Achieving high thermal stability increases mount cost. This parameter is typically not a concern for lab
applications, which occur in temperature-controlled environments.
However, in portable or airborne
applications, it can have a critical
impact. This factor also must be
taken into account when mounting
intracavity optics in a thermally
loaded laser.
In some applications, users may
also need to consider vacuum compatibility, weight, load capacity and
vibrational stability. In addition,
users should consider very realworld considerations such as access
to optical surfaces for cleaning and
the location of adjustment screws
or micrometers.
Adjusting the angles
Optomechanical mounts that provide 2° of angular (tip/tilt) adjustment come in three basic designs
(Figure 2):
• The most common type of kinematic mount uses a cone, groove
and flat arrangement (Figure 3). A
steel ball (or spherically tipped actuator) rests in a cone at the corner
of two plates that are attached by
springs; this ball acts as a pivot point
and constrains translational motion.
A spherically tipped actuator pushes
into a groove providing U x (tip)
adjustment, but constraining any
Uz (azimuthal) motion. The second
spherically tipped actuator pushes
against a flat for Uy (tilt) movement.
Thus, each degree of freedom is constrained in only one manner.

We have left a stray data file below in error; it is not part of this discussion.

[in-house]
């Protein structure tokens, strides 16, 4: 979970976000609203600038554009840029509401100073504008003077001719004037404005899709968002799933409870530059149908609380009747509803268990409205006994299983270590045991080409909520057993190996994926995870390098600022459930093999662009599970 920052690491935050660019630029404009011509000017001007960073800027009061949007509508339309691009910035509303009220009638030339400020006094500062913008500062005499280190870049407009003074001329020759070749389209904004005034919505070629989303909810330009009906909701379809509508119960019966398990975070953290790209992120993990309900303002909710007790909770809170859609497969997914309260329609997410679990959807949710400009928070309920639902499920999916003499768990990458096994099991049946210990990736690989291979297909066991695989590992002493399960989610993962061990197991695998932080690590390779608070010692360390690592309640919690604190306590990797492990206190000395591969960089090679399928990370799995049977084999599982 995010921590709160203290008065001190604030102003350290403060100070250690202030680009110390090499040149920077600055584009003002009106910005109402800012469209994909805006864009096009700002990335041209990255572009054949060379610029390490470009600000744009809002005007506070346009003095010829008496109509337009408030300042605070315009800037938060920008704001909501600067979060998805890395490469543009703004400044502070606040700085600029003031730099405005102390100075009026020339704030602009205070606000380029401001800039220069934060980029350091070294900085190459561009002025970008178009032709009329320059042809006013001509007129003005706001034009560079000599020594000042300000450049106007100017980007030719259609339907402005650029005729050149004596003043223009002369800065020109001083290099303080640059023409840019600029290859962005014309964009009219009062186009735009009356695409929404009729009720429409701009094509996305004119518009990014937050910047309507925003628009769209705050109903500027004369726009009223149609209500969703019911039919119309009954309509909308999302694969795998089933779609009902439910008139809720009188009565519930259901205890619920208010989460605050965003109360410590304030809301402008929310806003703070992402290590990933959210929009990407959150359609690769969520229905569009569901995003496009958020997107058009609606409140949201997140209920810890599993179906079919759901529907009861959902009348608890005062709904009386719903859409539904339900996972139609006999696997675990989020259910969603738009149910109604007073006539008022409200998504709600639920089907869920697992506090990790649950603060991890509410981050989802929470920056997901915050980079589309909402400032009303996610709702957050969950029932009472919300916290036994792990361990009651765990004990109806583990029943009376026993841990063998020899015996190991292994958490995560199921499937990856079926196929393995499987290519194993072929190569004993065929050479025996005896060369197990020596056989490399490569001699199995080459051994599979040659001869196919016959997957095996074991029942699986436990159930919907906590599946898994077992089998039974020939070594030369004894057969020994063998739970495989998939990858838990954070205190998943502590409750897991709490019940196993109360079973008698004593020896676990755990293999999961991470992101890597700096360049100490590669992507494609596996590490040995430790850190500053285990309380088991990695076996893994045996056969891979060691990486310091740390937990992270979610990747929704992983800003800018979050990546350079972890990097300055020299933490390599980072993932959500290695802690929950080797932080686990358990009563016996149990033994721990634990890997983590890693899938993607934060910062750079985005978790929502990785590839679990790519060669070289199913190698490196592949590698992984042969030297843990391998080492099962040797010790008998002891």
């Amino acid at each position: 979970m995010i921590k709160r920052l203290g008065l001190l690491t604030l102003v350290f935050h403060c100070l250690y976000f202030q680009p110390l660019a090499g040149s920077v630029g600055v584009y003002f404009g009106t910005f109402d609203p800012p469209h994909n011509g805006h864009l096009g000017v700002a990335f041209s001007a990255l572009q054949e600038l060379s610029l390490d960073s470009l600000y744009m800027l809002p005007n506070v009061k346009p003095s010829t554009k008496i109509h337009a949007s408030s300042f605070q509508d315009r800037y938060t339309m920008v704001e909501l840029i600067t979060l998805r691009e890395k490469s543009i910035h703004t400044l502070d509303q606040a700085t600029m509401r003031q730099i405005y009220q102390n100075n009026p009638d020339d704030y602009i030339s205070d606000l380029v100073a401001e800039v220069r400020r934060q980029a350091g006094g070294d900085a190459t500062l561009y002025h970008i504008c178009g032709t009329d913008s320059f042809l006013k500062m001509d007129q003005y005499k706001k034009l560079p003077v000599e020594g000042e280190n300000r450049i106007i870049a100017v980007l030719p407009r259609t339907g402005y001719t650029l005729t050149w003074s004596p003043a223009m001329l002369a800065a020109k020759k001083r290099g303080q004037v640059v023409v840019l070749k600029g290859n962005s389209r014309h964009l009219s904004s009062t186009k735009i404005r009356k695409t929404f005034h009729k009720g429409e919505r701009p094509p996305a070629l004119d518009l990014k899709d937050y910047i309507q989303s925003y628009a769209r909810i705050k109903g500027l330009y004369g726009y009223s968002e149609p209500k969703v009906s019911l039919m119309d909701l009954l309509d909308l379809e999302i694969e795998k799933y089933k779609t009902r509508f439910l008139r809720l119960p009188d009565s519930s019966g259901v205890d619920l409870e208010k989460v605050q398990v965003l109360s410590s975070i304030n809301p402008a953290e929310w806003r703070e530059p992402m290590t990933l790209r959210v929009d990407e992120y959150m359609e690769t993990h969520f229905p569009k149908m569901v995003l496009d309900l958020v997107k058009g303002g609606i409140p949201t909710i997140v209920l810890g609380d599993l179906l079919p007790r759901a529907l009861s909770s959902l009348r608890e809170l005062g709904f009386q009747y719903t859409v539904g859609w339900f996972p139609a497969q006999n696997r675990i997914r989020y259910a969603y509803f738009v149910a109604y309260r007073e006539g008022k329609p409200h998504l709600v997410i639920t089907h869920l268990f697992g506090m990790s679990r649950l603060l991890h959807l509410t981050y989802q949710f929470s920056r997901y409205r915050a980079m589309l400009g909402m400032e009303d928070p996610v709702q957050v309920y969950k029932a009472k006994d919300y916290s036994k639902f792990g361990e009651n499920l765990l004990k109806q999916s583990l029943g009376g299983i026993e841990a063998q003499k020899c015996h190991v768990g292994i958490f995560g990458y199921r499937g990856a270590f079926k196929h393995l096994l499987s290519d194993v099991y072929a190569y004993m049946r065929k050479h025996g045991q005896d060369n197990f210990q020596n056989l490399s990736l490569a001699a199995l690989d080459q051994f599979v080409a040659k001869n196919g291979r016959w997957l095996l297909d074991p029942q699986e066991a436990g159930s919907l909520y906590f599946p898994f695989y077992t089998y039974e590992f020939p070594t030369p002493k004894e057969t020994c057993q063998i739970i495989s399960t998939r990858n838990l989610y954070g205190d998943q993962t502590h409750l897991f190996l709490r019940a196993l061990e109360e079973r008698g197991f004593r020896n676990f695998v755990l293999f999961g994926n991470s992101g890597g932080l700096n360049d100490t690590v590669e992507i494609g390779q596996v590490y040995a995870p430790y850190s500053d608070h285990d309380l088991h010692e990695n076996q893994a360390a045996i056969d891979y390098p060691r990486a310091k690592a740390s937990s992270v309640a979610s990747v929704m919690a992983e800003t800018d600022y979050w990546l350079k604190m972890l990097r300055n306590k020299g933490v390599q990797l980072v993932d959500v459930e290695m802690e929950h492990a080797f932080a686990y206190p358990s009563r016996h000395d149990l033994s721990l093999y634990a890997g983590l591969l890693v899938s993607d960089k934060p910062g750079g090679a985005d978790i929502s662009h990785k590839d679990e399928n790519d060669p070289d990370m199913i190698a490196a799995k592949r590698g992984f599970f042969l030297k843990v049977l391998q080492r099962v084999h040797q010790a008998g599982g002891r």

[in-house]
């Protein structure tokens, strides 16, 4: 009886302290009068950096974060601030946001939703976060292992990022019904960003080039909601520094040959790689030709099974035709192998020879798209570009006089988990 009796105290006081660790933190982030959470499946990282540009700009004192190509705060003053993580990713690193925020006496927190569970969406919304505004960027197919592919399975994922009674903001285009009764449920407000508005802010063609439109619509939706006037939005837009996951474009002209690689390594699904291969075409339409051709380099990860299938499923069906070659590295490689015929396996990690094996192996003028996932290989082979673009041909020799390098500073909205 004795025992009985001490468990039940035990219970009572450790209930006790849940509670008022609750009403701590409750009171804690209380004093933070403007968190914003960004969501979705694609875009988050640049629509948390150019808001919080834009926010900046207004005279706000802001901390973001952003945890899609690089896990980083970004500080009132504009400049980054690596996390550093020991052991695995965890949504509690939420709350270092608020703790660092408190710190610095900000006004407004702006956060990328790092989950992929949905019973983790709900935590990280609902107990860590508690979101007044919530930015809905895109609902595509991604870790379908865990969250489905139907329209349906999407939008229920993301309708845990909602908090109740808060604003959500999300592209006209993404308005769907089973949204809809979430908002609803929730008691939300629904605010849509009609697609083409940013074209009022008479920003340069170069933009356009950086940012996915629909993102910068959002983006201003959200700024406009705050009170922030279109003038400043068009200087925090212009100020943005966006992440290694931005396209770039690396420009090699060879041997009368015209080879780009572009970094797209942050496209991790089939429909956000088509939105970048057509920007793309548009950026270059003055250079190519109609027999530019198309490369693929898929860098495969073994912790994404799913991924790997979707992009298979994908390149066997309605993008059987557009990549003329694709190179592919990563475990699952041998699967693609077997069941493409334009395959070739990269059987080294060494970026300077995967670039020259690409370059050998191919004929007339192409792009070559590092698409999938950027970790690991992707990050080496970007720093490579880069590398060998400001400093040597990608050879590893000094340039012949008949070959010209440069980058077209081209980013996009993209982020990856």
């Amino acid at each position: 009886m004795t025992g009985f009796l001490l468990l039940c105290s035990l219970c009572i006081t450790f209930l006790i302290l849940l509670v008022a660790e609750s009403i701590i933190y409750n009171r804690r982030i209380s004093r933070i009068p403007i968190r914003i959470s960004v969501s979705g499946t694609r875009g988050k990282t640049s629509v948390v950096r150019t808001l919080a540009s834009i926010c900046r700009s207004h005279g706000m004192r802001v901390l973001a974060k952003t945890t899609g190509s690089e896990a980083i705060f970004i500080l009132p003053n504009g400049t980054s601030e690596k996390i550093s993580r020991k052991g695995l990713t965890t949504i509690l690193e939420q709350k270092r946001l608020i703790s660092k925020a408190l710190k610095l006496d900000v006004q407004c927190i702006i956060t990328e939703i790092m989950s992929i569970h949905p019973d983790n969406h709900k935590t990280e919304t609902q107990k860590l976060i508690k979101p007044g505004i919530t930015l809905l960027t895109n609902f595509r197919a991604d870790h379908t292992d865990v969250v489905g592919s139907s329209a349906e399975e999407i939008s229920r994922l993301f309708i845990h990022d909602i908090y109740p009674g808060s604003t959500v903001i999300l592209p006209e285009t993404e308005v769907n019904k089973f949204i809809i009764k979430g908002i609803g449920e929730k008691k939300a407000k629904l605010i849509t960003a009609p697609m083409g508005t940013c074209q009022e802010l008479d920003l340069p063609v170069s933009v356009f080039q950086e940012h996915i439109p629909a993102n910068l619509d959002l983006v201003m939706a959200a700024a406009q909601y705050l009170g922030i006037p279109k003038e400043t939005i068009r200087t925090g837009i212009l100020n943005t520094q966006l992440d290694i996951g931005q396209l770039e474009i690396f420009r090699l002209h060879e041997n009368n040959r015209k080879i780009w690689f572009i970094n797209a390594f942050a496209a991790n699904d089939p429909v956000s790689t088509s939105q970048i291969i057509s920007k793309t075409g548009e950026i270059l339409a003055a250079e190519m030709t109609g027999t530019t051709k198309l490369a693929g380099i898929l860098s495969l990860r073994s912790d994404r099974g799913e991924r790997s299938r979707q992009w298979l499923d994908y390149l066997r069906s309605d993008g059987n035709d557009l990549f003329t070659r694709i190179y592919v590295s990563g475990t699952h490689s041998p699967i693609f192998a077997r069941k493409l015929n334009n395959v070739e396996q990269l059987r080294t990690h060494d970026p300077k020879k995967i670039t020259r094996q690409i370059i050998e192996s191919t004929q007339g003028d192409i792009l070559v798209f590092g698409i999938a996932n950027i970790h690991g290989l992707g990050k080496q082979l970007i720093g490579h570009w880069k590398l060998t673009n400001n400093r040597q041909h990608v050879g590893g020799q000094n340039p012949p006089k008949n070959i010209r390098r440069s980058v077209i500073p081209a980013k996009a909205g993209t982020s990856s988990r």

These mounts offer an excellent
combination of adjustment range
and stability, and can be very economical. They do not offer complete
orthogonality of motion, however,
and angular adjustment results in
some beam translation and
“crosstalk” between axes.
• Flexure mounts consist of pairs
of plates connected by stiff leaf
springs. Using three plates with flexures acting at right angles to each
other allows actuators to provide
tip/tilt motion that is constrained
in all other dimensions. Flexure
mounts typically offer more limited
adjustment range than kinematic
mounts. Like the kinematic mount,
flexure mounts are not truly orthogonal. However, flexure mounts
are compact, and offer exceptional
Photonic Tools for the Lab
Optical Mounts
Figure 3. In a typical kinematic
mount, the corner “cones” create
a pivot point to constrain
translational motion.
mechanical and thermal stability.
• In a typical gimbal mount, the
part that contains the optic rides in
two pairs of bearings, placed at right
angles to one another. This allows
tip/tilt adjustment. The primary advantage of the gimbal mount is that
it delivers truly orthogonal motion